When More is Not Better

“Eat less, exercise more,” We’ve all heard the oversimplified motto of the health industry spouted off as a recipe for health and weight loss. Yet, for many that have attempted to follow this advice find that the results they experience don’t necessarily fall in line with what’s expected.

So what went wrong? Maybe they went too far on the “eat less” spectrum. There’s all sort of things that can go wrong on that side of the spectrum. Low calories can cause the metabolism to slow down by throwing your hormones all out of whack. Then there’s the fallacy that somehow consuming less junk (100 calorie snack packs, anyone?) is somehow better for you. It’s kind of like a pack a day smoker cutting down to a quarter pack. Better, but by no means good.

Let’s say, for the sake of argument though (and the length and subject matter of this article), that you are eating a healthy diet, with enough quality nutrients to keep your body humming along healthily, with your hormones working great and whatnot. You revisit the aforementioned “universal truth” of weight loss and, knowing that calorie restriction is not the answer, there appears to be only one other way to go to work the equation in your favor.

You’ve got to exercise more, right?

Not so fast. We live in a “more is better” society so jumping to that conclusion seems to be the logical step. We want more money, a bigger house, and another car in that driveway. Without digressing into the pitfalls of consumerism, we’re wired to need more. When we apply this same logic to exercise it’s easy to see how it can lead us astray.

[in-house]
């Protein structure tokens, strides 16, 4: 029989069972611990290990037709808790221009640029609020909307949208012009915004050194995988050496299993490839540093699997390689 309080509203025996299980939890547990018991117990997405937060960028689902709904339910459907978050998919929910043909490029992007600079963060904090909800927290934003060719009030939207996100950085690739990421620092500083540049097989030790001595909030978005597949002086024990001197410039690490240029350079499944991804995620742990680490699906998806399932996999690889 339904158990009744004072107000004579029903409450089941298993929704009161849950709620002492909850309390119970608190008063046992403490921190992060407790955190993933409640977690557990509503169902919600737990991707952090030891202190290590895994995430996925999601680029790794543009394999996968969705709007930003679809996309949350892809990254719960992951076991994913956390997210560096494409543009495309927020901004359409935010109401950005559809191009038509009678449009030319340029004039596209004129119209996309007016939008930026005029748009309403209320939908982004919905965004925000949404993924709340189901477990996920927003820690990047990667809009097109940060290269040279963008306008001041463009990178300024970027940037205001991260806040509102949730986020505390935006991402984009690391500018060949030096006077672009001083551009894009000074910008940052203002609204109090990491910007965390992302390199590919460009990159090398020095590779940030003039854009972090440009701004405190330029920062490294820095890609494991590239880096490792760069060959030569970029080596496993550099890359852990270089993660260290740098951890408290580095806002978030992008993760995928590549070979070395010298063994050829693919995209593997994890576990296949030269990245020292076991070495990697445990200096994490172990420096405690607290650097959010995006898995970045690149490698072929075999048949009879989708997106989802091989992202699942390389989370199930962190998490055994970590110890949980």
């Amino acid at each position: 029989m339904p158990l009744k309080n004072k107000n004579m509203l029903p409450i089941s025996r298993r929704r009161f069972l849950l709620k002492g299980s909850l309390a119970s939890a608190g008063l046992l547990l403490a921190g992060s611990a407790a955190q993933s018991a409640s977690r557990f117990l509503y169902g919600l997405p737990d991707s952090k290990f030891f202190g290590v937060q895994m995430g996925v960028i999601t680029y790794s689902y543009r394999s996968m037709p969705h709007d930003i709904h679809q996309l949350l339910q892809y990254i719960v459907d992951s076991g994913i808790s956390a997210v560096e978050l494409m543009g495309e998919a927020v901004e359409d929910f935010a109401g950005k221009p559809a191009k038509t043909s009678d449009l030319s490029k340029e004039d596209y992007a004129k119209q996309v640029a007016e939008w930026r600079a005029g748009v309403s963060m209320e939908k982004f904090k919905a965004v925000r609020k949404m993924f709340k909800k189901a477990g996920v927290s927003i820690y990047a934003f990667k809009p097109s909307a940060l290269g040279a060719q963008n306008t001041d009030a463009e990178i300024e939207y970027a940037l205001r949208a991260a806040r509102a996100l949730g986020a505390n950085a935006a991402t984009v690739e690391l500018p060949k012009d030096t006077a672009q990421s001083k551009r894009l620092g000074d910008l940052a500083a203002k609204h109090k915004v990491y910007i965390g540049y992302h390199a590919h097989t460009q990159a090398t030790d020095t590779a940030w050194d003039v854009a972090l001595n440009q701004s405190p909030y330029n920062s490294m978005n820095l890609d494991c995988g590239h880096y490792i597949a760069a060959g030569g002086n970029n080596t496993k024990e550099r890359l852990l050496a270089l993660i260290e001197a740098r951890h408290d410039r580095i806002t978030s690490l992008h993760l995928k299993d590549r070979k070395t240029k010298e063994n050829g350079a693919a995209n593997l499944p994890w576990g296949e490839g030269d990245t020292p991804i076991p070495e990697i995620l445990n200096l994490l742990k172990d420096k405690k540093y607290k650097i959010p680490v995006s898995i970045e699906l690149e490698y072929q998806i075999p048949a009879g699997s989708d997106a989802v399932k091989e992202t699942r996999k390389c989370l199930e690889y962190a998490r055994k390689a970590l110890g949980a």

Say 30 minutes of running three days a week is allowing you to see a a reasonable about of weight loss, maybe a half a pound a week.  Once you’re comfortable there it can be enticing to up that exercise to an hour a session, or add in an extra day or two, or some combination of the two.

Logic would dictate that the additional movement would accelerate your results, and it may for a time. Eventually though, the same stimulus will not illicit the same response and we keep trying to pile on the exercise. Before you know it you’re training for a marathon, running 50 miles a week to try and burn the weight off.

I’m not knocking marathon training. I’ve run several myself because I thoroughly enjoyed it. Initially I got into endurance sports for the wrong reason. I had lost weight running a few times a week so I naturally assumed that running more would help me lose those “last ten pounds.”

That wasn’t the case. Training upwards of 20 hours a week for an Ironman race did little to release my lower abdomen fat. I know now that’s a sign of elevated cortisol, which the body tends to produce when its in a stressed state, such as extended periods of exercise. Couple that with less than stellar sleep, few rest days, and a diet that did not focus on nutrient quality and it’s no wonder I never achieved the lean look of a seasoned triathlete.

It’s funny how exercise is typically viewed by dieters as a means to burn calories. Heck, every cardio machine at the gym tracks how much you burn and recent technology has allowed the same information to be viewed on our wrist. We feel satisfied when we’ve made those counters add up to bigger and bigger numbers, like setting the high score on a video game. I know I wore my twenty hour training weeks like a badge of honor. The same goes for each race distance I took on that was longer than the previous one. More is better, right?